Health

Setting goals, big and small: My triathlon project

Goals. I've set myself a big one, a challenge for a not-particularly athletic mother of small children: complete a triathlon. But I'm starting from scratch and will need about a year to prepare. As I ease my way into training, the big goal seems to stretch farther and farther away. It becomes a maybe-triathlon, a haze on the horizon. "I don't feel like getting up for a run," I say to my husband. "So stay in bed," says he. "But if I don't get up every time I don't feel like it," I say, "I'll never go for a run."

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Goals. I’ve set myself a big one, a challenge for a not-particularly athletic mother of small children: complete a triathlon. But I’m starting from scratch and will need about a year to prepare. As I ease my way into training, the big goal seems to stretch farther and farther away. It becomes a maybe-triathlon, a haze on the horizon. “I don’t feel like getting up for a run,” I say to my husband. “So stay in bed,” says he. “But if I don’t get up every time I don’t feel like it,” I say, “I’ll never go for a run.”

What I need is something to get me out of bed. Something urgent. The big goal is too big, too distant. I need a small goal, something reasonable and short-term, something to grab onto.

Impulsively, with pounding heart, I sign up for a local race. It is an eight-kilometre trail run, the very longest distance I can manage at one go, and I have slightly less than a month to prepare. Ah, there it is: a reason to get out of bed.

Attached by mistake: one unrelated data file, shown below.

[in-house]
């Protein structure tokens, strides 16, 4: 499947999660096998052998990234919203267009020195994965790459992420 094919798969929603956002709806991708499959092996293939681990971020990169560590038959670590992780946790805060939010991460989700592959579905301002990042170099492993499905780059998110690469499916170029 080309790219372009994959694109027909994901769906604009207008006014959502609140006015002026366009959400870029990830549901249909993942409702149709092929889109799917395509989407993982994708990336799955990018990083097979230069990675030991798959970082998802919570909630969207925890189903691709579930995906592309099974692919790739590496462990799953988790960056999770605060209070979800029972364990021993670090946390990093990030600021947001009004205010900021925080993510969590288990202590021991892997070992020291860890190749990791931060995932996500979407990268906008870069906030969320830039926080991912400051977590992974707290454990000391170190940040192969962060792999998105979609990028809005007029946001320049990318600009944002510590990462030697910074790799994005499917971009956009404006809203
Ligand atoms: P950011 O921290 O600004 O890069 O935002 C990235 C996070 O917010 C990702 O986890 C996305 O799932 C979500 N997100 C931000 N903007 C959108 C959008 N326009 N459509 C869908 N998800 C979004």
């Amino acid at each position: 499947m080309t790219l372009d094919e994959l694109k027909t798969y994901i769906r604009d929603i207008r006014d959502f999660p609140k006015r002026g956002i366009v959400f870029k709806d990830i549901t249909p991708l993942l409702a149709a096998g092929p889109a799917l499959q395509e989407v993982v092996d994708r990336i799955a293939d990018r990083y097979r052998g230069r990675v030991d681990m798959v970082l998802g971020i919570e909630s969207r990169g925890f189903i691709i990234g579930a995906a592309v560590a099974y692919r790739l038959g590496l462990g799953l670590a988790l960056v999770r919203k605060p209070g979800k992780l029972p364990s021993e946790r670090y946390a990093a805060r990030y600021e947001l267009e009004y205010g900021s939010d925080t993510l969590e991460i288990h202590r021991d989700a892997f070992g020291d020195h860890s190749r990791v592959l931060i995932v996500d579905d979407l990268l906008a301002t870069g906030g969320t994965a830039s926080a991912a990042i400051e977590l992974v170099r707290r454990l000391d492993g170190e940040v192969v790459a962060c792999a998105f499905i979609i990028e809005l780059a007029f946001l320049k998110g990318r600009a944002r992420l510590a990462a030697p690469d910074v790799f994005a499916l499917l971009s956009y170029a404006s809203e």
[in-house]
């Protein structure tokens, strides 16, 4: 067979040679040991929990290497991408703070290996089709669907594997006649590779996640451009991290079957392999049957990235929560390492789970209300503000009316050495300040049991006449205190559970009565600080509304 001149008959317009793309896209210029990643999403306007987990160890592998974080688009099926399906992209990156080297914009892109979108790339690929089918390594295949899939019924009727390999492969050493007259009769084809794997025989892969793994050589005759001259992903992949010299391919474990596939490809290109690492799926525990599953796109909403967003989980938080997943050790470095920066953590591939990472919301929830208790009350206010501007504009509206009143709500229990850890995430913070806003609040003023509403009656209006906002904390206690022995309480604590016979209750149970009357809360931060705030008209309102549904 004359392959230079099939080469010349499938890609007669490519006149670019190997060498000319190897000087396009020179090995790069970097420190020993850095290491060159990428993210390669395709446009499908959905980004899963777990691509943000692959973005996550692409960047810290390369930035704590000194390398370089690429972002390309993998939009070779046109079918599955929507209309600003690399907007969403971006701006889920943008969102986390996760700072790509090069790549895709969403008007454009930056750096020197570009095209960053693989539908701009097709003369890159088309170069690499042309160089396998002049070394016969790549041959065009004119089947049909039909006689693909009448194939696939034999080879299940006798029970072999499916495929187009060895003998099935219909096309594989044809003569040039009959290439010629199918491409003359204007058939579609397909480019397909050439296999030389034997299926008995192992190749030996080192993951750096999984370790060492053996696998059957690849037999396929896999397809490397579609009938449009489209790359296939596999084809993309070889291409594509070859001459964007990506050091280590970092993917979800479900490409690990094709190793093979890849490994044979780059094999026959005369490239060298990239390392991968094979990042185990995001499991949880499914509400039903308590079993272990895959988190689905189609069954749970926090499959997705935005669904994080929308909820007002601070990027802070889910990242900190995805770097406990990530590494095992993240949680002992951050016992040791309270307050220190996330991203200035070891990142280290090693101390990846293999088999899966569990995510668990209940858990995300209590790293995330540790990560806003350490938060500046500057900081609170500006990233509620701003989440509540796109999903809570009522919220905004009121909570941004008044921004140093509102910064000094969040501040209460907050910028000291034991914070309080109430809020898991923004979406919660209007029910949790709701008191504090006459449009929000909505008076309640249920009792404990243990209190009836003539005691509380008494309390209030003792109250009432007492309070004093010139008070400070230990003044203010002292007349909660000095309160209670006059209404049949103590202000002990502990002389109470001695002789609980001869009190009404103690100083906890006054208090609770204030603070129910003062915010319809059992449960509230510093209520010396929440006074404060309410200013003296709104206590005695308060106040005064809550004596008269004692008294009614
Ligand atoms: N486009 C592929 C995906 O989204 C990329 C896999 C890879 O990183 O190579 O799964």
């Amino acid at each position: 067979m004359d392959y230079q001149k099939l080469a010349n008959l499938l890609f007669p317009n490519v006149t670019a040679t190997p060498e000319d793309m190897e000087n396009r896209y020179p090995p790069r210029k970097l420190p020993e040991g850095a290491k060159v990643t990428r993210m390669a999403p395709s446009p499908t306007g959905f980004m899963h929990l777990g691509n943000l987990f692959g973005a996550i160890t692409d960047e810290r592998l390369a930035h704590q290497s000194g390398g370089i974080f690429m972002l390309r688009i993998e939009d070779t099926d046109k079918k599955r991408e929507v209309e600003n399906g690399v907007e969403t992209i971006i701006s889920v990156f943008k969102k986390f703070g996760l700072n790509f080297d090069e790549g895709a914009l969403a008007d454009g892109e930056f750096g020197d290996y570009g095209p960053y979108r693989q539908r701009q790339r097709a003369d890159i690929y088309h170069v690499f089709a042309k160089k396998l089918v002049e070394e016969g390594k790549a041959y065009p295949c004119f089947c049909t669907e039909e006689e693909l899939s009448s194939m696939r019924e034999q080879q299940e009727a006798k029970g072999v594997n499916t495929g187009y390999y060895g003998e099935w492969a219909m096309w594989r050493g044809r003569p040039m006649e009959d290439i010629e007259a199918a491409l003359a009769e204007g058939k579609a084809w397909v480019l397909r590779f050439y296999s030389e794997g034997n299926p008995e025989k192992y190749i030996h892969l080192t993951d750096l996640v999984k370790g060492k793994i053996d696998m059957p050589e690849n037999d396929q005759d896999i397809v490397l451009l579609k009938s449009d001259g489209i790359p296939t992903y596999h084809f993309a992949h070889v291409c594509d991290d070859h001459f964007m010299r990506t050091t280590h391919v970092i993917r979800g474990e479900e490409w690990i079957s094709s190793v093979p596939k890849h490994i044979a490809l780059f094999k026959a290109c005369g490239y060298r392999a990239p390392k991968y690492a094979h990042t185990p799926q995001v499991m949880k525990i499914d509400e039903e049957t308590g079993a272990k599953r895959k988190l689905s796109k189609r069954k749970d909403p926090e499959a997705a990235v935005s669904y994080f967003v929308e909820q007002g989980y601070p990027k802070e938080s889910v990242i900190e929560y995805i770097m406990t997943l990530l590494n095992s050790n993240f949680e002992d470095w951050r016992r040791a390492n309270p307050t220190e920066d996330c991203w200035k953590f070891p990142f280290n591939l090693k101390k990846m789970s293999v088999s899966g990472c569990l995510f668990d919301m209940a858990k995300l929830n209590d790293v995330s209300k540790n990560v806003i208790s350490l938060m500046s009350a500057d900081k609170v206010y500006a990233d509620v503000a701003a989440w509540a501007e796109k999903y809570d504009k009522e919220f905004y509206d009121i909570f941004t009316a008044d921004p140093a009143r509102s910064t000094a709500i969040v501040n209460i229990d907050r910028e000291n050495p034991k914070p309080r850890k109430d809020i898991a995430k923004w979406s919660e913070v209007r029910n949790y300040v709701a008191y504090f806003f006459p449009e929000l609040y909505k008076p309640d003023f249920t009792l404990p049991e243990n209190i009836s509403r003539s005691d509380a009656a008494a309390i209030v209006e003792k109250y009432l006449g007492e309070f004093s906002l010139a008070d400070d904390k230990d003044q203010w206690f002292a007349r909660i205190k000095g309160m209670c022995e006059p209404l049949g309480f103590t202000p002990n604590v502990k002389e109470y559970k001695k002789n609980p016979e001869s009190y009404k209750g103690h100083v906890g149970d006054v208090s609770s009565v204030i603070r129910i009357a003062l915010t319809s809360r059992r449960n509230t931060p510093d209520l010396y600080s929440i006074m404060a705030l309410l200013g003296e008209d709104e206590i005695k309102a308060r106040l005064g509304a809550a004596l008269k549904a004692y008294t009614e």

On race day, I declare three basic goals: finish the race; no stopping to walk; and please let me not come in last. But as we drive across town, kids packed in the back and complaining because their distracted mother has forgotten to bring snacks, I am cursing my own initiative. “Why am I doing this? Remind me?”

Arriving, we are overwhelmed by crowds, music, and line-ups for the porta-potties: flashbacks to terrifying high school track meets. There are details I know nothing about: how to check in, where to pin my number, and what the heck is a timing chip? My husband departs with the kids to search for food: “Remember not to walk, Mom!” my eldest daughter shouts.

I start the race at the back of the pack, moving slowly, hoping to avoid a too-quick beginning followed by a long and painful fade. We are running on a beautiful trail under late-September leaves. A collective gasp marks the sight of a deer, standing still to watch us pass. Feeling light and strong, I let myself run a little faster. Slowly, steadily, I’m passing people; already it’s better than high school.

At the five-kilometre mark, I’m shocked: already more than halfway there! Still feeling sprightly, I run just a little faster and just a little faster, speeding up until I’m pushing myself harder than anticipated. Yup, it’s starting to hurt. This is when, in high school, I would have stopped to walk. But there is no way I’m slowing down now — I’ve been through childbirth; this is nothing! And speaking of children, there they are, waving and jumping up and down and cheering me on. I discover a hidden cache of energy and sprint to the finish line.

Elation? Excitement? High? Those words don’t do justice to what I’m feeling.

The time on the clock is respectable, and I’ve achieved my three basic goals, but that isn’t what thrills me; it is the joy of the race itself: the unexpected camaraderie of the participants, the simple act of running, and of finding within myself more courage than I knew I had.

What will my next “small” goal be, on the way to the big one? All I know is, this isn’t going to be my last race.